kept them from scoring. .Asheville far outshot
ECU until the last few minutes of regulation,
when ECU's offense exploded.
The tying shot was scored by freshman mid-
fielder Erin Cann. With two minutes left, she
made a beautiful shot, thanks to midfielder
Stephanie Wrass' assist. The ball flew from at
least twenty yards out, over the head of the div-
ing Bulldog goalkeeper. It was the first goal of
Cann's college career and Wrass' third assist this
year.
The teams went into sudden death with a
score of 1-1. Both teams went back and forth
without a goal on either side. The stalemate was
broken after almost seven minutes when Wrass
scored the winning goal. Horton finished the
game with nine saves.
"UNC .Asheville was a good opponent
Roberts said. "Beating them did a lot fot our con-
fidence. They're a top ten team in the South
.Atlantic region. They're a new team for us to
play this year
The women's soccer team played CAA oppo-
nent Old Dominion Wednesday.
"It certainly will be a big test Roberts said
on Tuesday. "Old Dominion was a tough match
last year. We took a 1-0 loss then. But the team
is feeling good and we're ready to play them.
Golf team struggles against
inconsistent play this season
JhKKMV ADKKSOS
mu �mitR
ECU's (iolf team looks to march a step closer to postsea-
son p!a l�nd.i as thev travel to Wilminurnn for the
IWBclvedcrc Intercollegiate Tournament.
The College of Charleston will be tlw Pirates main
competition in rhc tournament which begins on Monday
"They (Coll of harlcstont are what i would call a bub-
ble team. We need to beat them to put us in a position to
be invited to the NCAA rcmonals Williams said.
The Pirates hae not been playing well together as a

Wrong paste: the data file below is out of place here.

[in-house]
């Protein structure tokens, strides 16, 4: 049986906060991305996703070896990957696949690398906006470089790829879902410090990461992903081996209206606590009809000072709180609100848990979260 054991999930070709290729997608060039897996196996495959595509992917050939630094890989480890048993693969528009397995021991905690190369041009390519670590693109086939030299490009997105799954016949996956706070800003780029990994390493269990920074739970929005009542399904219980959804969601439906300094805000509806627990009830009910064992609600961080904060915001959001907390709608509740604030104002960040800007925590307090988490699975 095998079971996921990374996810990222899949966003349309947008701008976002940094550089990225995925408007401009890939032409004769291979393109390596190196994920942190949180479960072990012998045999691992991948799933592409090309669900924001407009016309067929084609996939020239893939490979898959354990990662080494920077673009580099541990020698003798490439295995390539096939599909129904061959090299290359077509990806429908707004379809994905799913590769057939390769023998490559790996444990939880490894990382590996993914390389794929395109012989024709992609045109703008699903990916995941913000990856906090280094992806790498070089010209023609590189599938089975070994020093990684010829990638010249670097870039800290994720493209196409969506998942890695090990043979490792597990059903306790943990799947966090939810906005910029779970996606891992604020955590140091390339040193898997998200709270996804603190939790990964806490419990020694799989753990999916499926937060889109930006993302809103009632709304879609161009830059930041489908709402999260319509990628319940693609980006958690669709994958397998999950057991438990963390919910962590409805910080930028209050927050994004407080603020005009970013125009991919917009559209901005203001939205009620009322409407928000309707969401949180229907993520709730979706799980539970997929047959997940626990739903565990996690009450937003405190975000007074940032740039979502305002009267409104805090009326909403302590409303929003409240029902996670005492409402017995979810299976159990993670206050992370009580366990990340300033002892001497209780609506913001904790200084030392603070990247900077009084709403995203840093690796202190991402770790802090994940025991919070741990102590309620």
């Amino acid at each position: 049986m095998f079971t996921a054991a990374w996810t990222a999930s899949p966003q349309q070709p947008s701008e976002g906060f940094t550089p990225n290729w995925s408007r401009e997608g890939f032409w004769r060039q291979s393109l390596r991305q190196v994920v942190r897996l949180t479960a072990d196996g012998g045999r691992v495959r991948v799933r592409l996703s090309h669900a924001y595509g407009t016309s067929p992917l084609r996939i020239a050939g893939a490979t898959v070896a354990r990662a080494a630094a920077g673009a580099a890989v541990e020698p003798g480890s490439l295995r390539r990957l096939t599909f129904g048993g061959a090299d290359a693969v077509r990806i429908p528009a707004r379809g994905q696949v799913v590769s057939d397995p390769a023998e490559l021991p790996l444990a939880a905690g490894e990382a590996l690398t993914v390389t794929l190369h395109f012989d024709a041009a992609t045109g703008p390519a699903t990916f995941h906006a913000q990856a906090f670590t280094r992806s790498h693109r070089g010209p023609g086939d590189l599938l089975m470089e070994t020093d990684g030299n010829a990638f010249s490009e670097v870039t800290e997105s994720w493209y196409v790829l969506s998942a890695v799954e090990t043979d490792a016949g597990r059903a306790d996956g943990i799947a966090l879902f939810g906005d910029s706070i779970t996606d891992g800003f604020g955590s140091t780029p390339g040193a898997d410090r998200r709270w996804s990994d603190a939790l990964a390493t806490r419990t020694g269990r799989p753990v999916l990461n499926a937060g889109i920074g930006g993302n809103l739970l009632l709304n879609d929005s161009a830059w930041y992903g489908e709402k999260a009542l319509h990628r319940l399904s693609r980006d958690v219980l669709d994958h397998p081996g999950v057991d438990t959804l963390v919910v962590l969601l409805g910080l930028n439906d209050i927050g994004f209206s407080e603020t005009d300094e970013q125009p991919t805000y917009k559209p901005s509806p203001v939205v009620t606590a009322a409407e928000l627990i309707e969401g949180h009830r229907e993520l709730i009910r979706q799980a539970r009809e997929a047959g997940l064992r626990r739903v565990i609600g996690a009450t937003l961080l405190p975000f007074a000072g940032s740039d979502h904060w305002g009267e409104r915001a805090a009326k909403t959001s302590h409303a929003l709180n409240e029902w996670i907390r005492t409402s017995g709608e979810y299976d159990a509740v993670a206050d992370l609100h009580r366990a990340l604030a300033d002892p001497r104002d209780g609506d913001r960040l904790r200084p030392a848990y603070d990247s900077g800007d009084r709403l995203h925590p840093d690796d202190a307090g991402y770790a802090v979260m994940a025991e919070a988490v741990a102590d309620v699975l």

team of late. However; Head Coach Kevin Williams is opti-
mistic about the upcoming tournament.
"I fed confident we wUI play well Williams said.
In their last tournament, the Palmetto Intercollegiate
(ilassic. the Pirates had trouble gaining consistent scores
The team shot a horrible opening round 307, but followed
up with rounds of 288 and 2"J. respectively.
"We either play really good or really bad. We don't have
an in-between.We need to turn our bad round into an aver-
age round to be competitive Williams said.
Although the team is suffering from inconsistent play,
several team members are providing strong individual per-
formances Marc Miller. ,i sophomore from Dunn. N.C
played cspeci.iiK strong in the Palmetto (.lassie. He fin-
ished in a tic for first with rounds of 60-69-71 to to finish
seven under for the tournament. The tournament field
included three top twenty-five schools and last year's
( V Individual Champion ChariesWarren.
"That was huge He put himself in an excellent posi-
tion to make the N( AYs as an individual Warren said.